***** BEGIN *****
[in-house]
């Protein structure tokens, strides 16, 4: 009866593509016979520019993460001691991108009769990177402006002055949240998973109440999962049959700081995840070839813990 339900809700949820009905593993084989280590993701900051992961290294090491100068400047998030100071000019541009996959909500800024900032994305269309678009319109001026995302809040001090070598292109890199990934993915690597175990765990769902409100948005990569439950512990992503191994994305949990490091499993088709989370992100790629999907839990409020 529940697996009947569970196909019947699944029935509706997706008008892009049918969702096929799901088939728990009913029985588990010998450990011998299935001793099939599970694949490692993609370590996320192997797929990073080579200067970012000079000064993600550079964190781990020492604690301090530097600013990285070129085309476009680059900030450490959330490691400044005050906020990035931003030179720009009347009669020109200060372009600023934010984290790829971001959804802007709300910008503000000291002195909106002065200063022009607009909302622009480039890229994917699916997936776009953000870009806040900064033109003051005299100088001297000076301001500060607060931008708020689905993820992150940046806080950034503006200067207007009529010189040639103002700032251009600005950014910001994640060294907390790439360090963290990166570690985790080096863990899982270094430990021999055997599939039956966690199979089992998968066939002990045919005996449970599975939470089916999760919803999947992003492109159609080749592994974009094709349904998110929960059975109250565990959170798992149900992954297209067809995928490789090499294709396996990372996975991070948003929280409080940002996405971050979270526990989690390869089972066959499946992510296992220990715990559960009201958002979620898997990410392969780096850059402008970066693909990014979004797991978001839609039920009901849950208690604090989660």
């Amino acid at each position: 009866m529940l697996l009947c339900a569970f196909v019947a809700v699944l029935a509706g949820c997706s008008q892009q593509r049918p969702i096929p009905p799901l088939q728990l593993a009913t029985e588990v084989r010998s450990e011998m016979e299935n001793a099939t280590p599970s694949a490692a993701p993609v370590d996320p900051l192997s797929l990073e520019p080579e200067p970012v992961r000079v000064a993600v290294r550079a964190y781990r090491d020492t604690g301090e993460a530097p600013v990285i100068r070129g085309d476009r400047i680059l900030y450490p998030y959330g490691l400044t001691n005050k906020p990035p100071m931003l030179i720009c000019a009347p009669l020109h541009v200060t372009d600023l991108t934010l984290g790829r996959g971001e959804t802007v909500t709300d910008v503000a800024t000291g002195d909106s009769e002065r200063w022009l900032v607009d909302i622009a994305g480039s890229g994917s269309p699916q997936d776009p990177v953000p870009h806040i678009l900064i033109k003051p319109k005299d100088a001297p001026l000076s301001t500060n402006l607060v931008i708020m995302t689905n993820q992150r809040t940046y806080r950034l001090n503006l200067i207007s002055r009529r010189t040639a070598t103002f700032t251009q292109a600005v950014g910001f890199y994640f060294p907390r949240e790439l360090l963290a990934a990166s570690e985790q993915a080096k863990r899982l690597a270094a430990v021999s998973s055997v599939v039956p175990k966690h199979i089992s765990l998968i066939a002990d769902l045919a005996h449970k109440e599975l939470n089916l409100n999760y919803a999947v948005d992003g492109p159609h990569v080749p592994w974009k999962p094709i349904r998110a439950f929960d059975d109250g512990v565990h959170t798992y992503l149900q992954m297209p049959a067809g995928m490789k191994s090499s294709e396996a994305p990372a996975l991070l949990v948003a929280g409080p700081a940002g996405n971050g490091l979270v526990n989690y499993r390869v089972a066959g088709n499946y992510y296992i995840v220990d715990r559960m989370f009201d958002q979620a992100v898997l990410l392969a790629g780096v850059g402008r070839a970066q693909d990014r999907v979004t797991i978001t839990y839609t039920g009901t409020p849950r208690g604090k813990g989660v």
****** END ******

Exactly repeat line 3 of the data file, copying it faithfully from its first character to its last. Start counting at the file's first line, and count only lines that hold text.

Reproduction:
């Amino acid at each position: 009866m529940l697996l009947c339900a569970f196909v019947a809700v699944l029935a509706g949820c997706s008008q892009q593509r049918p969702i096929p009905p799901l088939q728990l593993a009913t029985e588990v084989r010998s450990e011998m016979e299935n001793a099939t280590p599970s694949a490692a993701p993609v370590d996320p900051l192997s797929l990073e520019p080579e200067p970012v992961r000079v000064a993600v290294r550079a964190y781990r090491d020492t604690g301090e993460a530097p600013v990285i100068r070129g085309d476009r400047i680059l900030y450490p998030y959330g490691l400044t001691n005050k906020p990035p100071m931003l030179i720009c000019a009347p009669l020109h541009v200060t372009d600023l991108t934010l984290g790829r996959g971001e959804t802007v909500t709300d910008v503000a800024t000291g002195d909106s009769e002065r200063w022009l900032v607009d909302i622009a994305g480039s890229g994917s269309p699916q997936d776009p990177v953000p870009h806040i678009l900064i033109k003051p319109k005299d100088a001297p001026l000076s301001t500060n402006l607060v931008i708020m995302t689905n993820q992150r809040t940046y806080r950034l001090n503006l200067i207007s002055r009529r010189t040639a070598t103002f700032t251009q292109a600005v950014g910001f890199y994640f060294p907390r949240e790439l360090l963290a990934a990166s570690e985790q993915a080096k863990r899982l690597a270094a430990v021999s998973s055997v599939v039956p175990k966690h199979i089992s765990l998968i066939a002990d769902l045919a005996h449970k109440e599975l939470n089916l409100n999760y919803a999947v948005d992003g492109p159609h990569v080749p592994w974009k999962p094709i349904r998110a439950f929960d059975d109250g512990v565990h959170t798992y992503l149900q992954m297209p049959a067809g995928m490789k191994s090499s294709e396996a994305p990372a996975l991070l949990v948003a929280g409080p700081a940002g996405n971050g490091l979270v526990n989690y499993r390869v089972a066959g088709n499946y992510y296992i995840v220990d715990r559960m989370f009201d958002q979620a992100v898997l990410l392969a790629g780096v850059g402008r070839a970066q693909d990014r999907v979004t797991i978001t839990y839609t039920g009901t409020p849950r208690g604090k813990g989660v």